While some part of emotional maturity reflects the overall level of experience a person has, a large part of emotional maturity comes from processing that experience. The processing sorts the experience, culling and organizing useful aspects, and releasing dispensable ones in such a way as to not leave excess, unprocessed bits floating around to distract and disrupt the mind. Each person’s processing speed, style, and ability are unique to them. When experience is matched to processing capability, development is likely to be consistent: emotional maturity and intellectual ability will develop in sync. When experience exceeds processing speed or ability, development will become uneven, asynchronous. The larger the backlog of unprocessed experience, the slower the emotional growth. Furthermore, for the person with a backlog of unprocessed experience, new experience may be perceived as an irritant, or even as an attack, to which the person reacts accordingly.

This is not to say that the more gifted a person is, the less maturity we can expect to find! To the contrary, when not overwhelmed, the more gifted a person is, the more likely they will show examples of surprising levels of maturity. When overwhelmed, though, it is common for the highly gifted person to react in a way that seems "immature" compared to how they generally are, or what you expect from them.


Funnel and Cylinder

 For analogy, imagine each person represented by a cylinder on a base. Its height is representative of the person’s age.* It is open at the top, and this is where experience falls in, like rain. In the analogy, if the cylinder were used to measure rainfall, it would do so accurately. That is, if the cylinder collected one inch of rain, we would confidently say one inch of rain had fallen. It is a standard cylinder. But what if the top of a cylinder is a funnel? Then the wider the funnel, the faster the cylinder fills with rain. Under otherwise identical conditions of rain, when the standard cylinder is filled to one inch, the cylinder with the wide-mouthed funnel will have filled higher.


 After some sunshine, one inch of rain has evaporated from each cylinder. It begins to rain again. The standard cylinder has processed all its rain before the next storm. Not so the funneled cylinder. If the cylinder is too short, or the storms come too close together, the funneled cylinder is more prone to overflowing, even with gentle rain if it continues long enough. In the worst storms, the standard cylinder might also eventually overflow…but the funneled cylinder will overflow much earlier. It’s easy to see how the funneled cylinder is “more sensitive” than the standard cylinder, when exposed to the same conditions.


Applying the analogy to the special needs of the gifted

 All young children are prone to times when experience exceeds their ability to process, and they become overwhelmed. If a child is 4-years-old, they have had only 4 years to learn to process their experience. The gifted child, however, is more aware, more capable of taking in life experience (and more able to independently create internally produced experience). If a 4-year-old child has as much cognitive, physical, and/or emotional experience as a 6 or 8 year old, that child will tend to be emotionally “immature.” That is, no matter how brilliant the child, they will still have more backlog of unprocessed experience than other 4-year-olds, and will become over-stimulated that much more easily.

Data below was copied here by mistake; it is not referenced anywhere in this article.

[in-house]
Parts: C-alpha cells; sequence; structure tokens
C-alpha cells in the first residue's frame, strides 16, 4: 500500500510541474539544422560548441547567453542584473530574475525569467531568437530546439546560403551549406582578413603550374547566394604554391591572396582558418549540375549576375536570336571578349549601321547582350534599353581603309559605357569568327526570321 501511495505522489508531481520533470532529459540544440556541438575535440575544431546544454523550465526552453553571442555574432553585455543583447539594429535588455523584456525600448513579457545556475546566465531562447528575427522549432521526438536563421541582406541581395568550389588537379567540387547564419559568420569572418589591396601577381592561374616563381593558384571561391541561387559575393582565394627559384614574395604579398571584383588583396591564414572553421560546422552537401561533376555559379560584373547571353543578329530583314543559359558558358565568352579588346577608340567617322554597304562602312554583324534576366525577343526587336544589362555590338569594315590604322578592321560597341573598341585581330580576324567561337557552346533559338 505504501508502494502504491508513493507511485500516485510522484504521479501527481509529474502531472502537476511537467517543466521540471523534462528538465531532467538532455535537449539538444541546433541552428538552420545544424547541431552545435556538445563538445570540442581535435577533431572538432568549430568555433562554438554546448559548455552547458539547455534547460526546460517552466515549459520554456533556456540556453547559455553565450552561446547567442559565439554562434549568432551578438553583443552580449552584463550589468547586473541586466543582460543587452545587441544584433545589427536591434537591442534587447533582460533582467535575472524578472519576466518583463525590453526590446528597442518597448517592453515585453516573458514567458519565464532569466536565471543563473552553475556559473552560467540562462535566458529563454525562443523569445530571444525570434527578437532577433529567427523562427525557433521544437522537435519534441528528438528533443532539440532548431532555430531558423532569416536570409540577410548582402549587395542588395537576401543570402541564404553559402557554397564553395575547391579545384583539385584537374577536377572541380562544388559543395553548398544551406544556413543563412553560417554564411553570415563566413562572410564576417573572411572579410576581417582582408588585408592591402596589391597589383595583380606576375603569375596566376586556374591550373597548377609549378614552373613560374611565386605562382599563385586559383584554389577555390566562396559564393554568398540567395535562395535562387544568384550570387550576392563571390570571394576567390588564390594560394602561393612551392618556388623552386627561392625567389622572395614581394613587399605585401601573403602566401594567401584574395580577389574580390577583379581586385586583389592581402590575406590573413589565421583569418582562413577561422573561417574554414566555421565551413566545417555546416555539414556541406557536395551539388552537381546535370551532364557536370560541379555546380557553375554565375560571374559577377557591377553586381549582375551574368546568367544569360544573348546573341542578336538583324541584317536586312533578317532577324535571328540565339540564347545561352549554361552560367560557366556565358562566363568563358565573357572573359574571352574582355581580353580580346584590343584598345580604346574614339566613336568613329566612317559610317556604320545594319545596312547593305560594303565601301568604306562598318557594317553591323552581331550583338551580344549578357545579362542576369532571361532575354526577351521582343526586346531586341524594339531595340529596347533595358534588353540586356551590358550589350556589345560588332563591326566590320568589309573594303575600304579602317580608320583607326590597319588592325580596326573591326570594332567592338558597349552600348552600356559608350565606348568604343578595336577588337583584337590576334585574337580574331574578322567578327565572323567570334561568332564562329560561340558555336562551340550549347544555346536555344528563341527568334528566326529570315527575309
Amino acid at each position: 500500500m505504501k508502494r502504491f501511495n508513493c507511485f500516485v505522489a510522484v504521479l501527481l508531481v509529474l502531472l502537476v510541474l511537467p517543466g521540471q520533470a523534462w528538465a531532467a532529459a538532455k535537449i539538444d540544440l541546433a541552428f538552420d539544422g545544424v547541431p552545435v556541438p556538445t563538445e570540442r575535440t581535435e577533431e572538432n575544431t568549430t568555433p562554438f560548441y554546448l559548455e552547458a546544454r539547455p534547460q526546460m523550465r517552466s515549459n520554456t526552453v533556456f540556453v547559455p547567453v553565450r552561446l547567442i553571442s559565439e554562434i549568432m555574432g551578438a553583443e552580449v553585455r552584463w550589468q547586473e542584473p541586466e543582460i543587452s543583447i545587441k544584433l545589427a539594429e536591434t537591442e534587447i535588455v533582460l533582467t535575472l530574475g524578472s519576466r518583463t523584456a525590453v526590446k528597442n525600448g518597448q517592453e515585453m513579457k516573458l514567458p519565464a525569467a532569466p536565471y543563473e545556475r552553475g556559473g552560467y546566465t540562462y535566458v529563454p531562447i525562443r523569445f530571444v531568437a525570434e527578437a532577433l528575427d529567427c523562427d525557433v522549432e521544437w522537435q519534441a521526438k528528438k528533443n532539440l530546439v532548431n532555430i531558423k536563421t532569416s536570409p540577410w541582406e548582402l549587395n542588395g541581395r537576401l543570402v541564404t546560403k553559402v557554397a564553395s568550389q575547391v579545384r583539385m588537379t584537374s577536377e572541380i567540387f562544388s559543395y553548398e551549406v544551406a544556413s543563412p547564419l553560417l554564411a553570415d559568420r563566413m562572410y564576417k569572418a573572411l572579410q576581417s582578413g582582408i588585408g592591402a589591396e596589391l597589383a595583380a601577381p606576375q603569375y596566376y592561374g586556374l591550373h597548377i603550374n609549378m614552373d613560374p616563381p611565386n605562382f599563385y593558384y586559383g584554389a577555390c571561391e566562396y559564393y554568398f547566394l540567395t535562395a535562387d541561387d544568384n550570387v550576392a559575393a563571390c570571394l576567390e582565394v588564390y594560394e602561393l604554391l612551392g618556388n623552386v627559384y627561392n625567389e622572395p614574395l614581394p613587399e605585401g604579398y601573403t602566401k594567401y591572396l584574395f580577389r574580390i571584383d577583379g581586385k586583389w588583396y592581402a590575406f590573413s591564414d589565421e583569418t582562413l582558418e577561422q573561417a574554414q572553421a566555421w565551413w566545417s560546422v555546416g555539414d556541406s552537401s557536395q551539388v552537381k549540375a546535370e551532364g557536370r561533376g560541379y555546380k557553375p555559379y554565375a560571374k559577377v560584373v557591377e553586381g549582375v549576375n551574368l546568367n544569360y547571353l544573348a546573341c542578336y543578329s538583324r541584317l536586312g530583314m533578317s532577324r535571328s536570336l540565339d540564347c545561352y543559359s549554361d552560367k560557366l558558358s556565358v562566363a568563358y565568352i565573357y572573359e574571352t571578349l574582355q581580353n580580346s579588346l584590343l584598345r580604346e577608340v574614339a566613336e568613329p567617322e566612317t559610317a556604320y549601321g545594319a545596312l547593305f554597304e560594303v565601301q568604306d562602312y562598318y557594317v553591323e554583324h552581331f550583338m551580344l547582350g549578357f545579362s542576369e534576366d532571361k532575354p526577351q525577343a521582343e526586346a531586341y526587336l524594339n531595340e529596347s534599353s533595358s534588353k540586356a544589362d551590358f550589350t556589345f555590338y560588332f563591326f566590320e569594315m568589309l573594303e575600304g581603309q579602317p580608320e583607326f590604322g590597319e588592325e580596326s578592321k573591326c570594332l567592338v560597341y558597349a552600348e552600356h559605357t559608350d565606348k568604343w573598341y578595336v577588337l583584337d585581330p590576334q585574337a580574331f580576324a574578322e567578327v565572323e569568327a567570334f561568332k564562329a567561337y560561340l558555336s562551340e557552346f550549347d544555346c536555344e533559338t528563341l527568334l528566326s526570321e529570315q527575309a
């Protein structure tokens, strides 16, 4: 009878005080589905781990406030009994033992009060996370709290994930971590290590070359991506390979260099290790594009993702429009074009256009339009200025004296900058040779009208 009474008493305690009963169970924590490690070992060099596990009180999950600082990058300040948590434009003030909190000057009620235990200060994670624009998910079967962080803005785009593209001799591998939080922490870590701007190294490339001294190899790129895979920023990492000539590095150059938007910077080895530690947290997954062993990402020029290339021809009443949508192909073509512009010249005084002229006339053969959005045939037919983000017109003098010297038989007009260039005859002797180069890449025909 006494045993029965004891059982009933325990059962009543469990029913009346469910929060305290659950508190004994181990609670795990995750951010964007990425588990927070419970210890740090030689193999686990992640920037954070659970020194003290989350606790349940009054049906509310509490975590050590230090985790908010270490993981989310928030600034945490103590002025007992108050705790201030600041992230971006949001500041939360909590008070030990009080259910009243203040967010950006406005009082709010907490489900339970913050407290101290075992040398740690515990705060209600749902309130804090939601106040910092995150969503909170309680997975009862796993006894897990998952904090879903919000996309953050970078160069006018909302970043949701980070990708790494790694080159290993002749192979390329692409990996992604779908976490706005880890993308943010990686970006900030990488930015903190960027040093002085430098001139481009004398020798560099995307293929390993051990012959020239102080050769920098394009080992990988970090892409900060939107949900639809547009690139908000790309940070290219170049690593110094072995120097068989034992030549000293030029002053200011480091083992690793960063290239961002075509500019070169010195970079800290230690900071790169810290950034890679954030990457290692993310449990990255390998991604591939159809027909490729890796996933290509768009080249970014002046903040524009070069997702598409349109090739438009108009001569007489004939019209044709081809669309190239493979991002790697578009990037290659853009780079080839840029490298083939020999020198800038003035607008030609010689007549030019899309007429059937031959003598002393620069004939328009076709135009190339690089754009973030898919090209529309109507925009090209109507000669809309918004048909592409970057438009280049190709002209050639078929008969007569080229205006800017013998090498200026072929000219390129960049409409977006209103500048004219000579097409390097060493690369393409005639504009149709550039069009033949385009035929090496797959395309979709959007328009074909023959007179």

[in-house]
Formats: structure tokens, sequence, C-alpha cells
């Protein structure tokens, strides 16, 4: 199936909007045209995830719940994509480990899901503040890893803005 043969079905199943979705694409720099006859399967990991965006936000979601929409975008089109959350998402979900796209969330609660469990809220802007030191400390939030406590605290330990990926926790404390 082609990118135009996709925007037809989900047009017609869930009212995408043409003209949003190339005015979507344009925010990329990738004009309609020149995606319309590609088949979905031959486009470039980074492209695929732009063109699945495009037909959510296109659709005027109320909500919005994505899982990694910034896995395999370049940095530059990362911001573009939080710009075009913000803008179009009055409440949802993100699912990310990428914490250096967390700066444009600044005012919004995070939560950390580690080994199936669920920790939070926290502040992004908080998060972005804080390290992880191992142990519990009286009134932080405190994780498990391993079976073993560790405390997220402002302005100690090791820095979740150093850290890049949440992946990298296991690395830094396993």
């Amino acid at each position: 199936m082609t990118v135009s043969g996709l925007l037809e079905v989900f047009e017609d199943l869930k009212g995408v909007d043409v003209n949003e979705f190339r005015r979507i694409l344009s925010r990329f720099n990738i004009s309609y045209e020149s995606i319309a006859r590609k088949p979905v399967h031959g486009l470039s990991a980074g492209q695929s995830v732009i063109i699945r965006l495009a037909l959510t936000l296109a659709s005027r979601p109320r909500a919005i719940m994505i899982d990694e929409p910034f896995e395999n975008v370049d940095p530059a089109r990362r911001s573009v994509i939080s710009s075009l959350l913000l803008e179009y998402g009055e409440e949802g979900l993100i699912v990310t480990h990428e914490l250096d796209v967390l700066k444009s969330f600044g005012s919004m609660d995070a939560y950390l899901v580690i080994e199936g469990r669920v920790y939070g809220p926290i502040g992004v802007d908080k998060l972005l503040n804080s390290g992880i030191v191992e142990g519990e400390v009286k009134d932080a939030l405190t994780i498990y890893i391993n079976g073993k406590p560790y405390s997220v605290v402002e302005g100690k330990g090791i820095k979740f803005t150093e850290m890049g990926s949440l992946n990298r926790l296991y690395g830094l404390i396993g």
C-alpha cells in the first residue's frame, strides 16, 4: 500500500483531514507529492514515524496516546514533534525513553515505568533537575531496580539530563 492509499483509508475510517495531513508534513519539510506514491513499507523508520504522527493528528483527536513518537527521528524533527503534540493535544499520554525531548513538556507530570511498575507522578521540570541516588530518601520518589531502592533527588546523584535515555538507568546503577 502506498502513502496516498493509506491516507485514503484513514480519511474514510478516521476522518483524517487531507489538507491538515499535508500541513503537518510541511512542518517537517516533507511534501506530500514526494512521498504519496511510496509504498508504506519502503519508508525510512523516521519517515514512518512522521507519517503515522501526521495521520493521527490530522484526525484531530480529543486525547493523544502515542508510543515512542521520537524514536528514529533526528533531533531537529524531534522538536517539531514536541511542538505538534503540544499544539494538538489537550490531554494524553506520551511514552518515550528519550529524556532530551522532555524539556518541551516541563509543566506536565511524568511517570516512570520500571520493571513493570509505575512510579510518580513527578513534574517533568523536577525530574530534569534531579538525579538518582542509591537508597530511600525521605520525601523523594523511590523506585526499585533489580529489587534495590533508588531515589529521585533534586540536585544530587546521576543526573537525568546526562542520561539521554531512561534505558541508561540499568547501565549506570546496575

The gifted child takes in more experience than average. This doesn’t make the gifted child necessarily “better” than the “average.” To connect the analogy…most folks want a rain gage that measures accurately. They want to set the cylinder out, and not be bothered by irregularities and overflows. Now, if you’re looking to collect rain, you’ll want the cylinder with the funnel on top—but don’t expect it to measure rain accurately, and be prepared for it to fill up and overflow.


To continue with the analogy…

 As a person grows older, their ability to take in experience and knowledge grows, but it grows at a rate inconsistent with their age. In this analogy, when referring to the gifted, the size of the “gift” is the size of the funnel. At times a person’s “funnel” might be so large compared to their “cylinder” that they are overwhelmed by almost any “rainfall.” Think about age 2 or age 14 (most kids are at their most sensitive at those times). At other times, their cylinder will grow faster, and be significantly more able to accommodate large storms. 

Just because children go through stages where they can accommodate more “storms” doesn’t mean that is their new base level. Over the course of time, if their abilities to take in again outstrips their abilities to process, they will again become more “sensitive,” more likely to “overflow.” There is high correlation between “the size of the funnel” and developmental consistency. Therefore, the more gifted a person is, the more asynchrony they are likely to experience, and the longer they are likely to take before reaching an “adult” level of emotional maturity.